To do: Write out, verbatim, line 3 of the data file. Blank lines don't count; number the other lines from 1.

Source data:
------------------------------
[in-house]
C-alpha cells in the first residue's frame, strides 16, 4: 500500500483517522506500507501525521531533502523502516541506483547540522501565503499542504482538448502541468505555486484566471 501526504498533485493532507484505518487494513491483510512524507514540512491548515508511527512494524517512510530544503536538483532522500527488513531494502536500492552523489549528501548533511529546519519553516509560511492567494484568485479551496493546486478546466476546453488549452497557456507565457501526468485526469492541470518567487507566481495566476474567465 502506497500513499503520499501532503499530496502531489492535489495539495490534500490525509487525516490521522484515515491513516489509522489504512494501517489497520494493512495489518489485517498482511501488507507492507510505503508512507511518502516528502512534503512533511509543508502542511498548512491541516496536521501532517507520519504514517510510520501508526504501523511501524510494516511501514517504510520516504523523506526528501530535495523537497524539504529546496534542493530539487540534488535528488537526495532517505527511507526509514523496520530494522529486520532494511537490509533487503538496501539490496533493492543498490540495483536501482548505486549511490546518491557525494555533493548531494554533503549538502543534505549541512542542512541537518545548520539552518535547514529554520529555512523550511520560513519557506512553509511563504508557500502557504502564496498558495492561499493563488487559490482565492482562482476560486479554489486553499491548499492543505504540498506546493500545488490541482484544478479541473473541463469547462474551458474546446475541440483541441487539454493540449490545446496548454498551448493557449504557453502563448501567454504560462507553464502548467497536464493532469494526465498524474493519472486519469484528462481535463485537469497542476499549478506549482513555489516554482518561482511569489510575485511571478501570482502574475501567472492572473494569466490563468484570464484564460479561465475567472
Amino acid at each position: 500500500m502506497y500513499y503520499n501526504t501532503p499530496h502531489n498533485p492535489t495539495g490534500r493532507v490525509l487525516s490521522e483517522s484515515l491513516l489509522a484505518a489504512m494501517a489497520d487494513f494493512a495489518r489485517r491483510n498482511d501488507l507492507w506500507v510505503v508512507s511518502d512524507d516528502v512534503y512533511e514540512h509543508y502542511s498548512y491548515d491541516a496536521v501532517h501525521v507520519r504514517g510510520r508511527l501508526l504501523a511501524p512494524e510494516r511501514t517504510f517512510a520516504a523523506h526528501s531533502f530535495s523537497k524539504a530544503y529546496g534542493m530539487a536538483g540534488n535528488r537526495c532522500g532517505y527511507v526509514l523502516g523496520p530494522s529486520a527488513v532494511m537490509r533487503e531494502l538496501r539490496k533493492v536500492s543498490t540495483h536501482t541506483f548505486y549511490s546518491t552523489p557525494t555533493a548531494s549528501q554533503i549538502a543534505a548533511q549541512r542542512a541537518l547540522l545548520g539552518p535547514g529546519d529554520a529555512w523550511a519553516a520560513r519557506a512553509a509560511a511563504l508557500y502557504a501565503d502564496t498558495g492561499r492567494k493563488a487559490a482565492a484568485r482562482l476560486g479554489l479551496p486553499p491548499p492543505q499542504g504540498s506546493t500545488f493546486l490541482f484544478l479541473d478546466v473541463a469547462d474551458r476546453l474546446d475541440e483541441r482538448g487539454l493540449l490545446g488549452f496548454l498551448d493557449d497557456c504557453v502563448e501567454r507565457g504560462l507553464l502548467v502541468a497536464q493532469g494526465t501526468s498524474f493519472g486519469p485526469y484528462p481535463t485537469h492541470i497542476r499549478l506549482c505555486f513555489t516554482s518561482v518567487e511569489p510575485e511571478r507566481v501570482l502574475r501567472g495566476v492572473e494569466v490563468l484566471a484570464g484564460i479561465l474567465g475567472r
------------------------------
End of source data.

Amino acid at each position: 500500500m502506497y500513499y503520499n501526504t501532503p499530496h502531489n498533485p492535489t495539495g490534500r493532507v490525509l487525516s490521522e483517522s484515515l491513516l489509522a484505518a489504512m494501517a489497520d487494513f494493512a495489518r489485517r491483510n498482511d501488507l507492507w506500507v510505503v508512507s511518502d512524507d516528502v512534503y512533511e514540512h509543508y502542511s498548512y491548515d491541516a496536521v501532517h501525521v507520519r504514517g510510520r508511527l501508526l504501523a511501524p512494524e510494516r511501514t517504510f517512510a520516504a523523506h526528501s531533502f530535495s523537497k524539504a530544503y529546496g534542493m530539487a536538483g540534488n535528488r537526495c532522500g532517505y527511507v526509514l523502516g523496520p530494522s529486520a527488513v532494511m537490509r533487503e531494502l538496501r539490496k533493492v536500492s543498490t540495483h536501482t541506483f548505486y549511490s546518491t552523489p557525494t555533493a548531494s549528501q554533503i549538502a543534505a548533511q549541512r542542512a541537518l547540522l545548520g539552518p535547514g529546519d529554520a529555512w523550511a519553516a520560513r519557506a512553509a509560511a511563504l508557500y502557504a501565503d502564496t498558495g492561499r492567494k493563488a487559490a482565492a484568485r482562482l476560486g479554489l479551496p486553499p491548499p492543505q499542504g504540498s506546493t500545488f493546486l490541482f484544478l479541473d478546466v473541463a469547462d474551458r476546453l474546446d475541440e483541441r482538448g487539454l493540449l490545446g488549452f496548454l498551448d493557449d497557456c504557453v502563448e501567454r507565457g504560462l507553464l502548467v502541468a497536464q493532469g494526465t501526468s498524474f493519472g486519469p485526469y484528462p481535463t485537469h492541470i497542476r499549478l506549482c505555486f513555489t516554482s518561482v518567487e511569489p510575485e511571478r507566481v501570482l502574475r501567472g495566476v492572473e494569466v490563468l484566471a484570464g484564460i479561465l474567465g475567472r